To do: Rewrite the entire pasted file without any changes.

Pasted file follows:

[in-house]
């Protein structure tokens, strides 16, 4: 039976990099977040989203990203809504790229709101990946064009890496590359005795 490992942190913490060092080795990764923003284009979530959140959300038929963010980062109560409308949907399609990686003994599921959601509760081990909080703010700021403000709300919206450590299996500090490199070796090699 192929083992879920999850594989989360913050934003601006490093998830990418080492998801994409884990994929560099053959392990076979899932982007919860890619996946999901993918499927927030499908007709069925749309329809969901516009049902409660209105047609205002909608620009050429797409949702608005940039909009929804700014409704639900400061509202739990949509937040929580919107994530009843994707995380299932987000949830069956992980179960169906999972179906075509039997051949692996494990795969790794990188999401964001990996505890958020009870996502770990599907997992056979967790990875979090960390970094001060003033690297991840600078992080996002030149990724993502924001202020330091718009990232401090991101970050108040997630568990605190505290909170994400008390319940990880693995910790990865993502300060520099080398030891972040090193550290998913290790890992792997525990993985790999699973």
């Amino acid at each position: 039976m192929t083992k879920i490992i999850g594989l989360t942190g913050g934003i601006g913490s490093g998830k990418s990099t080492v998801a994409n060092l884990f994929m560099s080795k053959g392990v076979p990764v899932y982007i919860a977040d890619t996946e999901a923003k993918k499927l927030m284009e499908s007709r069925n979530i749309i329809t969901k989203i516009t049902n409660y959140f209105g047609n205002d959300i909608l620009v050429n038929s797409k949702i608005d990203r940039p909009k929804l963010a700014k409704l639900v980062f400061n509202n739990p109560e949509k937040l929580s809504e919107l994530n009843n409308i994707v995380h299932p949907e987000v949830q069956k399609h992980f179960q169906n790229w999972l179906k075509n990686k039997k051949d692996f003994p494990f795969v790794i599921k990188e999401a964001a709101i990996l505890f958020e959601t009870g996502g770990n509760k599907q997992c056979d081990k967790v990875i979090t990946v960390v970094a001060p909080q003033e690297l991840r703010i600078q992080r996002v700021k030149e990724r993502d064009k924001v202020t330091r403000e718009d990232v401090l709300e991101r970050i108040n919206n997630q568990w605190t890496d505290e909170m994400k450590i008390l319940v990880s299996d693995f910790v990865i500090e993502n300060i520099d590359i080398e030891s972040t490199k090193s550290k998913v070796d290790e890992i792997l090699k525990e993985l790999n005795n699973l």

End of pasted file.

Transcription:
[in-house]
């Protein structure tokens, strides 16, 4: 039976990099977040989203990203809504790229709101990946064009890496590359005795 490992942190913490060092080795990764923003284009979530959140959300038929963010980062109560409308949907399609990686003994599921959601509760081990909080703010700021403000709300919206450590299996500090490199070796090699 192929083992879920999850594989989360913050934003601006490093998830990418080492998801994409884990994929560099053959392990076979899932982007919860890619996946999901993918499927927030499908007709069925749309329809969901516009049902409660209105047609205002909608620009050429797409949702608005940039909009929804700014409704639900400061509202739990949509937040929580919107994530009843994707995380299932987000949830069956992980179960169906999972179906075509039997051949692996494990795969790794990188999401964001990996505890958020009870996502770990599907997992056979967790990875979090960390970094001060003033690297991840600078992080996002030149990724993502924001202020330091718009990232401090991101970050108040997630568990605190505290909170994400008390319940990880693995910790990865993502300060520099080398030891972040090193550290998913290790890992792997525990993985790999699973």
């Amino acid at each position: 039976m192929t083992k879920i490992i999850g594989l989360t942190g913050g934003i601006g913490s490093g998830k990418s990099t080492v998801a994409n060092l884990f994929m560099s080795k053959g392990v076979p990764v899932y982007i919860a977040d890619t996946e999901a923003k993918k499927l927030m284009e499908s007709r069925n979530i749309i329809t969901k989203i516009t049902n409660y959140f209105g047609n205002d959300i909608l620009v050429n038929s797409k949702i608005d990203r940039p909009k929804l963010a700014k409704l639900v980062f400061n509202n739990p109560e949509k937040l929580s809504e919107l994530n009843n409308i994707v995380h299932p949907e987000v949830q069956k399609h992980f179960q169906n790229w999972l179906k075509n990686k039997k051949d692996f003994p494990f795969v790794i599921k990188e999401a964001a709101i990996l505890f958020e959601t009870g996502g770990n509760k599907q997992c056979d081990k967790v990875i979090t990946v960390v970094a001060p909080q003033e690297l991840r703010i600078q992080r996002v700021k030149e990724r993502d064009k924001v202020t330091r403000e718009d990232v401090l709300e991101r970050i108040n919206n997630q568990w605190t890496d505290e909170m994400k450590i008390l319940v990880s299996d693995f910790v990865i500090e993502n300060i520099d590359i080398e030891s972040t490199k090193s550290k998913v070796d290790e890992i792997l090699k525990e993985l790999n005795n699973l």